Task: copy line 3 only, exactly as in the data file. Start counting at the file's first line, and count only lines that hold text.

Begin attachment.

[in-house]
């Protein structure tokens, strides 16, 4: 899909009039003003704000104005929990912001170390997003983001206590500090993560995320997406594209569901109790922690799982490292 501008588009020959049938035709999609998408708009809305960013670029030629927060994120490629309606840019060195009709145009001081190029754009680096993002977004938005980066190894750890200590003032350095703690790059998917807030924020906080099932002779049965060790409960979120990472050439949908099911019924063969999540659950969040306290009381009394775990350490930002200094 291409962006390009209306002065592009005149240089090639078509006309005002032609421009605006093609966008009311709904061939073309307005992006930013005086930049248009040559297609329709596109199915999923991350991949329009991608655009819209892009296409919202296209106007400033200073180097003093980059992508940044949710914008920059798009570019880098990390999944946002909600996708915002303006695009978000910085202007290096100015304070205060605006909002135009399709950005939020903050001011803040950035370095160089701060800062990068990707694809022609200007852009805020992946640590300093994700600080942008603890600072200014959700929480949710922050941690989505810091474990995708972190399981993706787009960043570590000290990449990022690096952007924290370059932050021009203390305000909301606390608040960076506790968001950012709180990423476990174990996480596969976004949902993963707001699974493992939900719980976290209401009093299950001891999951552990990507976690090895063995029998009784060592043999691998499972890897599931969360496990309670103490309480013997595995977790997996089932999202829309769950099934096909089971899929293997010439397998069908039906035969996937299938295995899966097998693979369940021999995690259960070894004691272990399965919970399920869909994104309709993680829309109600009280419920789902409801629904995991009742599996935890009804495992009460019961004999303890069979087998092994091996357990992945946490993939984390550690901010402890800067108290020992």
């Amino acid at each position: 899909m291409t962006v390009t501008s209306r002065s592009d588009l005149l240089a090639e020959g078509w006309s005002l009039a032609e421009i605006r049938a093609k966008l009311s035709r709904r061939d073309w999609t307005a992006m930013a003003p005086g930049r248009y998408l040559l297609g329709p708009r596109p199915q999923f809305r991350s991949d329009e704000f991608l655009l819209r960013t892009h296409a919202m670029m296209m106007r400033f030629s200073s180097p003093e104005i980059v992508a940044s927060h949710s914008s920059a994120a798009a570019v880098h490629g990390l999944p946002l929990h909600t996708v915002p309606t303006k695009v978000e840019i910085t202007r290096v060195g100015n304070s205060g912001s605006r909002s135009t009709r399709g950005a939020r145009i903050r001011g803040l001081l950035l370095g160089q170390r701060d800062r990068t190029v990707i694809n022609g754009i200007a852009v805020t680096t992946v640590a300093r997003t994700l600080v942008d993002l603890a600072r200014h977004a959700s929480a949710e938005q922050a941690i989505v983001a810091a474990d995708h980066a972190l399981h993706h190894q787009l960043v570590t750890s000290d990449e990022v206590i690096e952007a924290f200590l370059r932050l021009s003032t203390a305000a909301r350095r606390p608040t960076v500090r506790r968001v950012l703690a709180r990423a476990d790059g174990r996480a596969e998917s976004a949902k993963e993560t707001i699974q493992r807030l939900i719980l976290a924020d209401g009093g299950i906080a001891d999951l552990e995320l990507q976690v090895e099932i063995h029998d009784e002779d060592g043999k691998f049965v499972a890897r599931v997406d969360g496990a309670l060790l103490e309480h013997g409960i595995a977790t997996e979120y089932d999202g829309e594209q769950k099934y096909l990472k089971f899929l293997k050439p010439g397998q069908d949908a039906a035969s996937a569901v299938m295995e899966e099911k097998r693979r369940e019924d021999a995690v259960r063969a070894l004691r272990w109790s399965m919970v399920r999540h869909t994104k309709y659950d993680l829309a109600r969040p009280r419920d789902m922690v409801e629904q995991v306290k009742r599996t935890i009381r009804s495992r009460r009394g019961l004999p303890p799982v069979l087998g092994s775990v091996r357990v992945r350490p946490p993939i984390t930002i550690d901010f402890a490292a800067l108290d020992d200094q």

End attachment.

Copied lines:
């Amino acid at each position: 899909m291409t962006v390009t501008s209306r002065s592009d588009l005149l240089a090639e020959g078509w006309s005002l009039a032609e421009i605006r049938a093609k966008l009311s035709r709904r061939d073309w999609t307005a992006m930013a003003p005086g930049r248009y998408l040559l297609g329709p708009r596109p199915q999923f809305r991350s991949d329009e704000f991608l655009l819209r960013t892009h296409a919202m670029m296209m106007r400033f030629s200073s180097p003093e104005i980059v992508a940044s927060h949710s914008s920059a994120a798009a570019v880098h490629g990390l999944p946002l929990h909600t996708v915002p309606t303006k695009v978000e840019i910085t202007r290096v060195g100015n304070s205060g912001s605006r909002s135009t009709r399709g950005a939020r145009i903050r001011g803040l001081l950035l370095g160089q170390r701060d800062r990068t190029v990707i694809n022609g754009i200007a852009v805020t680096t992946v640590a300093r997003t994700l600080v942008d993002l603890a600072r200014h977004a959700s929480a949710e938005q922050a941690i989505v983001a810091a474990d995708h980066a972190l399981h993706h190894q787009l960043v570590t750890s000290d990449e990022v206590i690096e952007a924290f200590l370059r932050l021009s003032t203390a305000a909301r350095r606390p608040t960076v500090r506790r968001v950012l703690a709180r990423a476990d790059g174990r996480a596969e998917s976004a949902k993963e993560t707001i699974q493992r807030l939900i719980l976290a924020d209401g009093g299950i906080a001891d999951l552990e995320l990507q976690v090895e099932i063995h029998d009784e002779d060592g043999k691998f049965v499972a890897r599931v997406d969360g496990a309670l060790l103490e309480h013997g409960i595995a977790t997996e979120y089932d999202g829309e594209q769950k099934y096909l990472k089971f899929l293997k050439p010439g397998q069908d949908a039906a035969s996937a569901v299938m295995e899966e099911k097998r693979r369940e019924d021999a995690v259960r063969a070894l004691r272990w109790s399965m919970v399920r999540h869909t994104k309709y659950d993680l829309a109600r969040p009280r419920d789902m922690v409801e629904q995991v306290k009742r599996t935890i009381r009804s495992r009460r009394g019961l004999p303890p799982v069979l087998g092994s775990v091996r357990v992945r350490p946490p993939i984390t930002i550690d901010f402890a490292a800067l108290d020992d200094q």